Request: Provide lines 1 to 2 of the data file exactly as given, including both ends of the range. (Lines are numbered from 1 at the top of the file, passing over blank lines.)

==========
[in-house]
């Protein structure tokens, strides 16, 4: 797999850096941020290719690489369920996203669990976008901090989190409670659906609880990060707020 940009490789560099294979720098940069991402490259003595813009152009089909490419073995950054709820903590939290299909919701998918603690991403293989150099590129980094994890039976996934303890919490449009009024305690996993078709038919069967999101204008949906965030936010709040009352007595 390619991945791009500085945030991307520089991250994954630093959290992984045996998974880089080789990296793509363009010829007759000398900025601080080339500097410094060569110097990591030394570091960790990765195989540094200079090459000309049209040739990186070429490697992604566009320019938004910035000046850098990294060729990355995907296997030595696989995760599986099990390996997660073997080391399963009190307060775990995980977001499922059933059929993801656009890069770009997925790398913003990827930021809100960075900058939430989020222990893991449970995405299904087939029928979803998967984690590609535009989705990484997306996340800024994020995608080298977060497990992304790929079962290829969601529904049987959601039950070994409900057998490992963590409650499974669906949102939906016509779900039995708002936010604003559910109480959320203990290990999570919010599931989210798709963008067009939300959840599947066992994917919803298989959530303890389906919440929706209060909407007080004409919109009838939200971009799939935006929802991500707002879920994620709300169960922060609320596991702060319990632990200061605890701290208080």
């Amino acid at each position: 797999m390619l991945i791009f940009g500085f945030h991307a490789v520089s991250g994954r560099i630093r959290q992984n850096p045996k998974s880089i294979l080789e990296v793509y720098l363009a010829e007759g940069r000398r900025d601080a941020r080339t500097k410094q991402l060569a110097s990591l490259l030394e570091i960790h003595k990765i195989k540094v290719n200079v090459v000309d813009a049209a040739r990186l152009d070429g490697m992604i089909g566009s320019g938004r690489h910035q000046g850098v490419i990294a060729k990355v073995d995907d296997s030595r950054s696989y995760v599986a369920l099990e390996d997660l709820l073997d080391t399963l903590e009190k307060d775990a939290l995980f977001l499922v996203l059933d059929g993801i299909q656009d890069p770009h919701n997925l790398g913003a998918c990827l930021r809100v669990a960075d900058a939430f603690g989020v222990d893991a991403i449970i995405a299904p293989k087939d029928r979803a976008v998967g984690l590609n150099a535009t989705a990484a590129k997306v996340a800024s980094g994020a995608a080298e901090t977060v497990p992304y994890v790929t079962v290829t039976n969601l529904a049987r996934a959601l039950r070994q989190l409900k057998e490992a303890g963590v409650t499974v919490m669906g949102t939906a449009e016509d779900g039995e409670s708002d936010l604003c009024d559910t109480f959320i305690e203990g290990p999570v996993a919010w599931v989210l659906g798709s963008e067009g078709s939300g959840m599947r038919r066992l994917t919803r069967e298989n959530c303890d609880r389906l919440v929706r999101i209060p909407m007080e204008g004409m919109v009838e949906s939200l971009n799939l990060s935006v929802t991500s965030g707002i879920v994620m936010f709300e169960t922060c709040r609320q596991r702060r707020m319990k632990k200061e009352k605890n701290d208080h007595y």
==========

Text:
[in-house]
């Protein structure tokens, strides 16, 4: 797999850096941020290719690489369920996203669990976008901090989190409670659906609880990060707020 940009490789560099294979720098940069991402490259003595813009152009089909490419073995950054709820903590939290299909919701998918603690991403293989150099590129980094994890039976996934303890919490449009009024305690996993078709038919069967999101204008949906965030936010709040009352007595 390619991945791009500085945030991307520089991250994954630093959290992984045996998974880089080789990296793509363009010829007759000398900025601080080339500097410094060569110097990591030394570091960790990765195989540094200079090459000309049209040739990186070429490697992604566009320019938004910035000046850098990294060729990355995907296997030595696989995760599986099990390996997660073997080391399963009190307060775990995980977001499922059933059929993801656009890069770009997925790398913003990827930021809100960075900058939430989020222990893991449970995405299904087939029928979803998967984690590609535009989705990484997306996340800024994020995608080298977060497990992304790929079962290829969601529904049987959601039950070994409900057998490992963590409650499974669906949102939906016509779900039995708002936010604003559910109480959320203990290990999570919010599931989210798709963008067009939300959840599947066992994917919803298989959530303890389906919440929706209060909407007080004409919109009838939200971009799939935006929802991500707002879920994620709300169960922060609320596991702060319990632990200061605890701290208080």